What also struck me is how little anyone had tried to understand the broader context of the change of government – as if, Japan was going to go back to being in some benign shell, as soon as this weirdo Hatoyama chap was out of the way…..I think they may be a little bit surprised! Of course, given the US response to the new Japanese government over Futenma, I guess this kind of overreaction, to what should be viewed as a reasonably logical consequence of the development of Japanese politics, should not be surprising. I guess some of the wounds the DPJ has inflicted upon itself has regrettably not lessened the sense that Japanese politics/politicians need not be taken seriously.


The Japanese media seems to be so willfully blind sometimes that it hurts (me, and probably many others – the media seems to enjoy this ignorance).

Earlier this year there was much controversy raised by the LDP and the conservative media about Ozawa strong arming that most sacred political institution of all, the Emperor, into breaking the rules established regarding visits to the emperor. One month was considered a bare minimum by the imperial household’s bureaucratic arm. Xi Jinping, China’s vice president and likely heir to the mandate of heaven was allowed to circumvent these rules due to the “treacherous” manipulations of the “Shadow Shogun” Ozawa Ichiro with no regard for anyone in the nation, not even the Emperor of Japan! Has he no shame?

This got some play in the Western Press also (who rules Japan? The Shogun, or the Emperor – psssst, the answer has always been not the Emperor! ) as the meeting was imbued with more significance due to Japan being perceived to be moving closer to China and away from the US in their foreign policy disposition (by daring to question the US on the Futenma issue). This was exacerbated by a visit to the mainland by Ozawa which almost resembled the ancient emissary expeditions that Japan sent to the Chinese emperor in the 500-800 AD period. Oh no! It is all over – because we all know Japan has traditionally been a very loyal tributary subject of the Chinese empire.

Anyway, today Chief Cabinet Secretary Hirano has come out and stated that since 2003 6 incidents  have broken protocol. Hmmm, how many narratives does this undermine? If anything, it should feed into what should be a building narrative about just how corrupt the ancien regime was in hiding from the public even more damning information during its time in power – things that the DPJ are slowly letting out (lately including the issue regarding the secret pact with the US on the transportation of  nuclear weapons, more information regarding requests made by Nakasone snr for the US to withhold information on the Lockheed scandal….).

Another proposal

Claude Barfield and Philip I. Levy, AEI have written a very interesting article on the Trans-Pacific Partnership (TPP).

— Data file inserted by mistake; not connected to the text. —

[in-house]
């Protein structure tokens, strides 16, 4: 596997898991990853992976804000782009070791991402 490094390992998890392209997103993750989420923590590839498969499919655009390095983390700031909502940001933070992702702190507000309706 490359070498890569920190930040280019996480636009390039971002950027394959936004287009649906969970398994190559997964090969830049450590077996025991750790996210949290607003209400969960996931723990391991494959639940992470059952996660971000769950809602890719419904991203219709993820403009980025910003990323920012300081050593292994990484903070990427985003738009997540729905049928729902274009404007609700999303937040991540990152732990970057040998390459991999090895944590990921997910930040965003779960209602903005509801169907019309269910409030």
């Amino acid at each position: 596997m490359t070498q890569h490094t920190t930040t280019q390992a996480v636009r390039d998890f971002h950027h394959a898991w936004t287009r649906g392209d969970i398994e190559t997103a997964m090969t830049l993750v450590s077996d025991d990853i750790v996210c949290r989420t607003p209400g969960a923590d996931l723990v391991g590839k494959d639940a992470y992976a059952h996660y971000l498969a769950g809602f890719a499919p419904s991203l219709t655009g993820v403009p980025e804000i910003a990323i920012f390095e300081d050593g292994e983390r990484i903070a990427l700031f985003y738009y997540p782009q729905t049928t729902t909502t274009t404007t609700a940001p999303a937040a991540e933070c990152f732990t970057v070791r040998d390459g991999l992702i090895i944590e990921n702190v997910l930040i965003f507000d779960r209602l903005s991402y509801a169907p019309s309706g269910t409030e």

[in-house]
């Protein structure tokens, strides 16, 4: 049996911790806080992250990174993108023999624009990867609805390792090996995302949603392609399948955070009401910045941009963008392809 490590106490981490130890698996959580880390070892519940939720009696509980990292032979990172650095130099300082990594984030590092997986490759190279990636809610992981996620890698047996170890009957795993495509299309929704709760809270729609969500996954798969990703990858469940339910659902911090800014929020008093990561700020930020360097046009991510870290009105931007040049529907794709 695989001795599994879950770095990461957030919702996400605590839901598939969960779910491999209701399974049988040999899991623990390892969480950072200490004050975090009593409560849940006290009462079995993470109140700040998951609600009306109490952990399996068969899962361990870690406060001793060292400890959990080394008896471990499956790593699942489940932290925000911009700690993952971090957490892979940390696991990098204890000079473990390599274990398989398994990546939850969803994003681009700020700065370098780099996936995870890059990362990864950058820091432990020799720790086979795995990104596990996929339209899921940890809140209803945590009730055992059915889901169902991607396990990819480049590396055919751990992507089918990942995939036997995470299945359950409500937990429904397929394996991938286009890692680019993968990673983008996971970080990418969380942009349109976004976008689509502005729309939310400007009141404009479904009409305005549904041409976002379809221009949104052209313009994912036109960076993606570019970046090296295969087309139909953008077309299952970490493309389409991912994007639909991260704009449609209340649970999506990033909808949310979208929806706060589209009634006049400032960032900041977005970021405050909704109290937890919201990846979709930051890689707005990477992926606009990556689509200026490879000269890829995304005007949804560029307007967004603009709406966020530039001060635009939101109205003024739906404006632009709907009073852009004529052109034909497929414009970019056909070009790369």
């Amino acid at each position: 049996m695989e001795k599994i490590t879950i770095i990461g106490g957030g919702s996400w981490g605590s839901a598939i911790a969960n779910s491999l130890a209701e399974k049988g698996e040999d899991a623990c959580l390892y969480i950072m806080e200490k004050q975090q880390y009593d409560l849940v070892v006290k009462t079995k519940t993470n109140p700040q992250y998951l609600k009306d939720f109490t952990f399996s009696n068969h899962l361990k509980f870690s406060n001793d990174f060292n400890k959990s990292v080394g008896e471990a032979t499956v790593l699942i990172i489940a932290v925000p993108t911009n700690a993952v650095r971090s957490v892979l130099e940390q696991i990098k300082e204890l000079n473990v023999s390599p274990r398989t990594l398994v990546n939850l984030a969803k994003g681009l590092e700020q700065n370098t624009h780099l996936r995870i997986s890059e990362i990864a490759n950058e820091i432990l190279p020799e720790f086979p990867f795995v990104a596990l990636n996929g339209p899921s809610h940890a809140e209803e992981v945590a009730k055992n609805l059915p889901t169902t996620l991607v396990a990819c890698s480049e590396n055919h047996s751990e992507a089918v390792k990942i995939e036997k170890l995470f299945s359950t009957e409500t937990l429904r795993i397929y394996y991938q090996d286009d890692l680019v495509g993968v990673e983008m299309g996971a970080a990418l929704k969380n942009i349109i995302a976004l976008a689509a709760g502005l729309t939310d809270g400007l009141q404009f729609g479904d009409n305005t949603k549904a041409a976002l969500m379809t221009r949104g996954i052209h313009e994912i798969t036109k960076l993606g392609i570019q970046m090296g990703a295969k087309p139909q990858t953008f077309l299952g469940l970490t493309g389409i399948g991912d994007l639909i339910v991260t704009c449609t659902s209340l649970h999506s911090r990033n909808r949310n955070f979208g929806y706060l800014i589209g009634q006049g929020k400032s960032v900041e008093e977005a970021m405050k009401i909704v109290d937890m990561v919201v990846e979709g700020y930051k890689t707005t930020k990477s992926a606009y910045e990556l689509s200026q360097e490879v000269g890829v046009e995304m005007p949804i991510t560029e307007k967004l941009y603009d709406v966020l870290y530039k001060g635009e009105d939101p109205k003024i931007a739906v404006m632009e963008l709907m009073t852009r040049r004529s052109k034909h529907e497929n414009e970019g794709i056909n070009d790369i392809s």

They correctly identify that each attempt to articulate a new framework for East Asian regional architecture is really an articulation of a given nation’s ideal architecture where their influence would be maximised (ie China- ASEAN plus three, Japan – ASEAN plus six, US – APEC, Australia/NZ & India – ASEAN plus 6 and so forth).

However, the problem for the US has been that APEC is dead, and is not likely to be resurrected. My feeling is that most countries aside from the US continue to engage with APEC mainly to humour the US, such is the importance of the relationship for any country.

While some critics believe that anything short of a WTO agreement or at the very least, large regional APEC/EU like agreements, undermines free trade in the long-run through distortions, it seems that the risk the US was running a risk in not getting in on a lot of the noodle bowl action, so to speak.

The TPP represents a much more pragmatic move and could be, as the authors argue, a valuable addition to US trade policy. The countries involved, or potentially involved (Singapore, NZ, Australia, Chile, Peru, Vietnam, and Japan) are with the exception of Japan and the US already very strongly involved in the creation of FTAs in the region and have a lot of experience in hammering out agreements over contentious issues but not so contentious at to render agreement impossible.

For the most part they are challenging enough countries to put in place FTAs with, but not so offensive to local interests that they would at this point in time present any reasonable or unreasonable threat to US and/or that matter Japan. By narrowing down the vision at first, and learning from the experience (and compromising with these countries as so far is required) this could very well be a training run for those countries like the US and Japan whose domestic politics create problems with fully committing to any kind of regional trade agenda.

And even if the TPP proved to be difficult enough in itself, it would provide a valuable axis in which to connect the US to East Asian regionalism, without necessary requiring a full US commitment. If even this was insurmountable, then this would be telling in of itself.